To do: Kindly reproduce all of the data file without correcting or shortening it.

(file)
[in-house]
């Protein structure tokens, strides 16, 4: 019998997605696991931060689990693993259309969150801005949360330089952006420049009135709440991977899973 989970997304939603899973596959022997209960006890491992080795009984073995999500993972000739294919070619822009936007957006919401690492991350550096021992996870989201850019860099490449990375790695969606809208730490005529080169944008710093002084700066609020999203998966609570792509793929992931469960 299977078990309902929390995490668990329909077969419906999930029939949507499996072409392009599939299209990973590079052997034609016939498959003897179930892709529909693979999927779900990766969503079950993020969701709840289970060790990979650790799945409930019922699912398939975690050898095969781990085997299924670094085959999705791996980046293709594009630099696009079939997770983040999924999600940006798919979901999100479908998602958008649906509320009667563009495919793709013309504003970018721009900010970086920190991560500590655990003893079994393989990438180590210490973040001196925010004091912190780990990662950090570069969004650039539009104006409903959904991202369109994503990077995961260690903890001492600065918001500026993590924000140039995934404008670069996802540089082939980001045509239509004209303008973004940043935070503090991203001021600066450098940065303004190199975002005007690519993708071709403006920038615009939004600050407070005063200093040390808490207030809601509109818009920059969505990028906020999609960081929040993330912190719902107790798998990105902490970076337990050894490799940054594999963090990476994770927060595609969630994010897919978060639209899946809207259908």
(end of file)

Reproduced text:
[in-house]
């Protein structure tokens, strides 16, 4: 019998997605696991931060689990693993259309969150801005949360330089952006420049009135709440991977899973 989970997304939603899973596959022997209960006890491992080795009984073995999500993972000739294919070619822009936007957006919401690492991350550096021992996870989201850019860099490449990375790695969606809208730490005529080169944008710093002084700066609020999203998966609570792509793929992931469960 299977078990309902929390995490668990329909077969419906999930029939949507499996072409392009599939299209990973590079052997034609016939498959003897179930892709529909693979999927779900990766969503079950993020969701709840289970060790990979650790799945409930019922699912398939975690050898095969781990085997299924670094085959999705791996980046293709594009630099696009079939997770983040999924999600940006798919979901999100479908998602958008649906509320009667563009495919793709013309504003970018721009900010970086920190991560500590655990003893079994393989990438180590210490973040001196925010004091912190780990990662950090570069969004650039539009104006409903959904991202369109994503990077995961260690903890001492600065918001500026993590924000140039995934404008670069996802540089082939980001045509239509004209303008973004940043935070503090991203001021600066450098940065303004190199975002005007690519993708071709403006920038615009939004600050407070005063200093040390808490207030809601509109818009920059969505990028906020999609960081929040993330912190719902107790798998990105902490970076337990050894490799940054594999963090990476994770927060595609969630994010897919978060639209899946809207259908």